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Ask Savvy: Who Should I Address My Cover Letter To?

Dear Savvy,

I am writing a cover letter to a position I am dying to get and therefore, wanting everything to be perfect. Here is my dilemma: I know both the full names of the recruiter and the hiring manager. Whose name should I use when addressing the cover letter?

In addition to that, what else should I do to let them know that I would love, love, love to get the job and will be the most hard-working employee they have ever hired? I know about this position via the company's external career website but I will have somebody who is working for the company forward my résumé and make the introduction. What else can I do?

See my answer when you


Unless you're planning on directing a separate cover letter to each party, you should address your letter to the hiring manager. That is the person in charge of filling the position you're vying for and has the hiring power. You're starting off on the right foot by addressing your letter to a specific individual instead of relying on the old "To Whom It May Concern" approach.

Make a memorable first impression by composing a cover letter that packs a punch. The purpose of your cover letter is to pique the prospective employer's interest and let them know why you're such a catch. Place your strengths in the context of what you can do for the company and not why you deserve the position. It's about which of your qualities and experiences can translate well into the space they have open, and how you can go above and beyond to fill that gap.

Show that you are enthusiastic but don't overdo it to the point of feeling contrived, demonstrate your knowledge of the company and what it represents, and show how you would fit their needs. And just a friendly reminder — because we all make mistakes — before you send your cover letter to your connection at the company, triple check your spelling and grammar, and ask a couple of trustworthy friends to review it for errors.


Join The Conversation
Syed2606571 Syed2606571 5 years
How to write Career Gap in Cover letter ? any help would be much appreciated.   I have browsed some cover letter websites like but didn't fine appropriate help.
syed2011 syed2011 6 years
I was little bit confused when i was writing my First cover letters, I took help from various books and websites, asked questions in forums..finally i came to know that if you write by yourself then only you can describe well. online cover letters sites is just for Reference. like and one more already mentioned above.
Nickey Nickey 9 years
Thank you the link Black Velveteen! That site has some great samples that gave me way more guidance than the career center at my school has. Coverletters make me so nervous that I've probably missed out on some opportunities in the past because I procrastinate on things that make me nervous.
Beauty Beauty 9 years
I always recommend calling the company and asking who's receiving resumes for the position. It always bugs me when I get "Dear hiring manager" when a simple Google search would have revealed my name, you know? Maybe I am just touchy.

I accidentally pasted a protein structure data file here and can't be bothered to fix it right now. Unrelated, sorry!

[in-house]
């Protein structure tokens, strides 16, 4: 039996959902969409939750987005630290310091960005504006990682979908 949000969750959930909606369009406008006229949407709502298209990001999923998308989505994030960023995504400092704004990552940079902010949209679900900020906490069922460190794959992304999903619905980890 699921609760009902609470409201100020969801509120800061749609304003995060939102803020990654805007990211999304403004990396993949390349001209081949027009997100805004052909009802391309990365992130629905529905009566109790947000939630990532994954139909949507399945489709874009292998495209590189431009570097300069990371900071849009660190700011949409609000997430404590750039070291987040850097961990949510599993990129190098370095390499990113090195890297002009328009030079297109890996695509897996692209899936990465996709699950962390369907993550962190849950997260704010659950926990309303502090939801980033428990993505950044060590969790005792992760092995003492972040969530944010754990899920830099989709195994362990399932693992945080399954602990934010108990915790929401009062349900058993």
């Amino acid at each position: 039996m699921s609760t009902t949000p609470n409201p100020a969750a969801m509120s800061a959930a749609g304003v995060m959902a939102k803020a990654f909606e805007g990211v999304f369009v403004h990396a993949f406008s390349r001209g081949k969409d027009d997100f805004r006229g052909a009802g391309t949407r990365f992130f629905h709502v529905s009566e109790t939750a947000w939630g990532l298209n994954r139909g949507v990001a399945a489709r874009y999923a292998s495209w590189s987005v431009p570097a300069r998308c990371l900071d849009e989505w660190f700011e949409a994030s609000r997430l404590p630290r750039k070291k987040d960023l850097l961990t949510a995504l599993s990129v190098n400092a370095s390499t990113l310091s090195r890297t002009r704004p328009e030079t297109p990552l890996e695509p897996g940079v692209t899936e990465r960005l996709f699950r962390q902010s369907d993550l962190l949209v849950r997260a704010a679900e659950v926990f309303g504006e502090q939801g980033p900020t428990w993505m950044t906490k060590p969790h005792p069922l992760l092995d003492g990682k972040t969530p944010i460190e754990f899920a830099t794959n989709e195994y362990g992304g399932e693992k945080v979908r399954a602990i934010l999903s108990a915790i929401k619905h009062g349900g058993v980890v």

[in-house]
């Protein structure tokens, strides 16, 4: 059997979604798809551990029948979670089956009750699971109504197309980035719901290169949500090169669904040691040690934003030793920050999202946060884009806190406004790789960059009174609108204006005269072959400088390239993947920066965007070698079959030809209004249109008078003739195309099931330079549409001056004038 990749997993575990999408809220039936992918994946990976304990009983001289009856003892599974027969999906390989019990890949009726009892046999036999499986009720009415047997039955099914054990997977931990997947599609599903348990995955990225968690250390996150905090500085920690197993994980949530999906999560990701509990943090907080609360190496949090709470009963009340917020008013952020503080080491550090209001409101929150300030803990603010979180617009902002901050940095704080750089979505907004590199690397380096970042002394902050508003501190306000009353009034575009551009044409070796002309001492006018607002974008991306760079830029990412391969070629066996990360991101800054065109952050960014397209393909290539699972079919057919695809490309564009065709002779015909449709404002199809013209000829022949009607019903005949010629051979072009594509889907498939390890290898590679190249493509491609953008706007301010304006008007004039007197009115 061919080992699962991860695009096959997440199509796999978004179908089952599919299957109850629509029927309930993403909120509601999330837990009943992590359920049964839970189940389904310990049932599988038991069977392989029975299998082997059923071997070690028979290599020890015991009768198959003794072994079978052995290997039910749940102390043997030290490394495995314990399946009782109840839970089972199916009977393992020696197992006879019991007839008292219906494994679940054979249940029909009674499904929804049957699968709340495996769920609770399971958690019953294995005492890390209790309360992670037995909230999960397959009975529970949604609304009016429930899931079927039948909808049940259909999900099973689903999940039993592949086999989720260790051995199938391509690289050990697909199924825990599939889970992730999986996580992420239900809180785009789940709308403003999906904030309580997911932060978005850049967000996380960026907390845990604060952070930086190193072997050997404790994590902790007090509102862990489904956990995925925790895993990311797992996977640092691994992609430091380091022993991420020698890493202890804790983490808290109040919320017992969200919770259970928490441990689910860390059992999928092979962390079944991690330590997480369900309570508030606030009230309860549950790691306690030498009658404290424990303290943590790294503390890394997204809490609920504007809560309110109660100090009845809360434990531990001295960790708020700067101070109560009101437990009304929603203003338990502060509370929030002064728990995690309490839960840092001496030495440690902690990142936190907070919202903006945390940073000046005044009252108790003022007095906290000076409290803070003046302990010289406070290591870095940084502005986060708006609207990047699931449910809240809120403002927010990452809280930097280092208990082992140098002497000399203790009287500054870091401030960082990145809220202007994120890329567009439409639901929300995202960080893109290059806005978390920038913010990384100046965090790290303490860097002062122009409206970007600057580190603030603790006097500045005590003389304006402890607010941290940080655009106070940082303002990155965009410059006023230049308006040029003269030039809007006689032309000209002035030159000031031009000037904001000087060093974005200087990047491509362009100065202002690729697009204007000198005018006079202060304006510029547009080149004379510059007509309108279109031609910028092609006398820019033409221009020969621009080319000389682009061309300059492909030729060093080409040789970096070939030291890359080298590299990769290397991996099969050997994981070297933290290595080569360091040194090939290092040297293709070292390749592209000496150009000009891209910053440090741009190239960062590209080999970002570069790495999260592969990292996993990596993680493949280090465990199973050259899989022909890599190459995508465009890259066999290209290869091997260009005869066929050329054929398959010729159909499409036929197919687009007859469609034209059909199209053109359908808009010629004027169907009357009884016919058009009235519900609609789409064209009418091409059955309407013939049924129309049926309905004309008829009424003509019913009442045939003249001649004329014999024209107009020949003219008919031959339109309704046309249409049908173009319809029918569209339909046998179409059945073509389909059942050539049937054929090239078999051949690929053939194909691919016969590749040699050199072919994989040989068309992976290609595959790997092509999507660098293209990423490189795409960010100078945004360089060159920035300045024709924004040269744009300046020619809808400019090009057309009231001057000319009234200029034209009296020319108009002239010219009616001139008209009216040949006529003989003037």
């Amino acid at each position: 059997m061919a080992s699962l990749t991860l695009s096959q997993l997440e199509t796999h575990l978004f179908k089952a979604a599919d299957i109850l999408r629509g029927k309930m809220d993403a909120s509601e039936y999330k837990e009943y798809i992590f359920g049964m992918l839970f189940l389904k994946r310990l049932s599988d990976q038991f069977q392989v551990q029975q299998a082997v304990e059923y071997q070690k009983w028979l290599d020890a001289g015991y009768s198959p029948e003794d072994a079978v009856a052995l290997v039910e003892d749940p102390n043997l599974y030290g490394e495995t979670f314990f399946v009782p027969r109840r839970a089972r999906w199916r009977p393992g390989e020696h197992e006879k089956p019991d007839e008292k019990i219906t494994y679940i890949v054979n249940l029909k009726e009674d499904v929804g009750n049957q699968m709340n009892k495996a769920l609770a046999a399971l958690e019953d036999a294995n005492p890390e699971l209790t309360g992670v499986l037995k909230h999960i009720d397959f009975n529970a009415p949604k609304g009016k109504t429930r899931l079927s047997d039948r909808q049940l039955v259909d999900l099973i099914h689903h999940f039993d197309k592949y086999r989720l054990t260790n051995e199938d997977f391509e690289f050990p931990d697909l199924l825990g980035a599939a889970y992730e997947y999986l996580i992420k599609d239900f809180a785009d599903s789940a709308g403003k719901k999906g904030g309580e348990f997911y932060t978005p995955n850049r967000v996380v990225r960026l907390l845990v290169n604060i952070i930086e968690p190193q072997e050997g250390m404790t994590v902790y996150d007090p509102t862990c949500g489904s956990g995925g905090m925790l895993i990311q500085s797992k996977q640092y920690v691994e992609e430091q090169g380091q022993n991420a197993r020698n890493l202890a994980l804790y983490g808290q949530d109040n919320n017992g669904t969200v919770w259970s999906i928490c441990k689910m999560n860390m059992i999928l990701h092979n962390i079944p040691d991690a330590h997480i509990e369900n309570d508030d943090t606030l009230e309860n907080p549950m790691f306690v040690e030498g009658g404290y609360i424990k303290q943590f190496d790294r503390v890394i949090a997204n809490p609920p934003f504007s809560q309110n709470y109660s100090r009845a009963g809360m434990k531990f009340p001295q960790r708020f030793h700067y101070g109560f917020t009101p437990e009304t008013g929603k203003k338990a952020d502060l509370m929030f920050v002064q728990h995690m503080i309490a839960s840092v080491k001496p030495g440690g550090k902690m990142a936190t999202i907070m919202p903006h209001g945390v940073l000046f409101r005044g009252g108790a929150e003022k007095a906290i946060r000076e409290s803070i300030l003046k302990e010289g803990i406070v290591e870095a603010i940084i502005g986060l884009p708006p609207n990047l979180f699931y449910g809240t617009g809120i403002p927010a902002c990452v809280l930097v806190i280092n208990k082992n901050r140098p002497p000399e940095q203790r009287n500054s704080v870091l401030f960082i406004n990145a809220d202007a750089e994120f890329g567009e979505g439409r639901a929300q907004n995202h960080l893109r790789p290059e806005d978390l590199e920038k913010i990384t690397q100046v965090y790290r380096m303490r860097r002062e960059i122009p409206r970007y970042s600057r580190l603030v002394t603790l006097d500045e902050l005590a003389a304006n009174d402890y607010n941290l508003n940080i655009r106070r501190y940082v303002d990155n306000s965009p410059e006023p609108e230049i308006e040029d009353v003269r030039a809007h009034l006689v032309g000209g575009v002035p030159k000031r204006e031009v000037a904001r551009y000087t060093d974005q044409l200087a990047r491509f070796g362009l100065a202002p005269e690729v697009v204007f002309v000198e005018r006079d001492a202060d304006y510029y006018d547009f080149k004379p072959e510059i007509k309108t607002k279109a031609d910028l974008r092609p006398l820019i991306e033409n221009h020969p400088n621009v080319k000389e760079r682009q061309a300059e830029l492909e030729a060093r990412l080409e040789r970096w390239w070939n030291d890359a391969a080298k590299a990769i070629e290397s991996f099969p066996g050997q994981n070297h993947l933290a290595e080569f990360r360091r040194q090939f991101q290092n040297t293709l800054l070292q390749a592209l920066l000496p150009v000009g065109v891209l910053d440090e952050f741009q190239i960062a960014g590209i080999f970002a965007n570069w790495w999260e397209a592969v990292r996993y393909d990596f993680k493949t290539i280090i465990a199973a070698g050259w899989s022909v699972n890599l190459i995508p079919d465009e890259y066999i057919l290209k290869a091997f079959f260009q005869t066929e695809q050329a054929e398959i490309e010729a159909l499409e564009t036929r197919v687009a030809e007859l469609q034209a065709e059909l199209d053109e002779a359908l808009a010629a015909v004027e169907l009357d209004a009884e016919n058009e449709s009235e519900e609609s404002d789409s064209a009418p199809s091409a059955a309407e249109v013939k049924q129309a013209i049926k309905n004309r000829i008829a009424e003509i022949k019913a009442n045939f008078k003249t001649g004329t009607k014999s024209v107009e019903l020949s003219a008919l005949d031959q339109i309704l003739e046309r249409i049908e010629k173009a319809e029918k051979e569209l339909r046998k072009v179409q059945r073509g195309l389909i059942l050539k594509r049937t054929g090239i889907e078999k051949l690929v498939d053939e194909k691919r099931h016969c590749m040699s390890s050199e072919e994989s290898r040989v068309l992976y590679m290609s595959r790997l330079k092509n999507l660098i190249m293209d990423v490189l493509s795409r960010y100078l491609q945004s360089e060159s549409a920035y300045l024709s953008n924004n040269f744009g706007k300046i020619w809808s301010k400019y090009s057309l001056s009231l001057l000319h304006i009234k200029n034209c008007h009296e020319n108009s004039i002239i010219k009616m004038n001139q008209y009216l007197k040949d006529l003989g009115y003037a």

Black-Velveteen Black-Velveteen 9 years
Cover letter stress me out to. If the name is not given, I usually address the person as 'Hiring Manager' or 'Dear Sir or Madam'. Also, this site has helped me out big time:
Martini-Rossi Martini-Rossi 9 years
I hate cover letters.
itsme3683 itsme3683 9 years
Good call on the "Dear Sir or Madam," meike! It's still old fashioned and professional minus the To Whom it May Concern awkwardnes... I hate cover letters!!!
Meike Meike 9 years
It depends. If you do enough research on certain companies, it is possible to find a name of the prospective supervisor (the person most likely to interview you and hire you) and address it to him or her. If not, I had a tendency to use "Dear Sir or Madam" in the past. I find this to be more polite, personal, and friendly.
grrlyrebel grrlyrebel 9 years
I was recently hired for my DREAM job and one things that I believe helped me was just dropping by and handing the employer a cover letter/resume, and introducing myself so that they could actually put a face with a name. It only took about 15 minutes but they called me for an interview a couple of days later. Also, my cover letter spent less time reiterating my resume and more time talking about why I am passionate about international education (which is what my new position deals with) in addition to qualifications. It took a lot of soul searching to the point of frustration at times ("just gimme the job already!") but I'm living proof that dedication to finding a job you really want and persistence will eventually pay off!
LadyAngel89 LadyAngel89 9 years
I used to think that avoiding "To who it may concern" was key. But now I don't shy away from it so much. I applied to a company at one time and I knew their Hiring Manager so I used her name on the cover letter. Little did I know that during the submission of my resume she was being let go from the company and replaced. The new HR manager never took the time to look at it due to the fact that it had the old HR's name on it and she assumed that it was already taken care of. By luck of chance I had gotten a referral directly to the department manager and got the job. Little did they know I had been trying (and emailing the nonexistant HR person) for over five months to get in touch with them.
carhornsinapril carhornsinapril 9 years
ditto, museumfromnowhere--the more cover letter tips, the better! i find them so stressful to write.
Kate14909563 Kate14909563 9 years
ugh, cover letters are the most stressful part for me for some reason. I will take any tips I can get!
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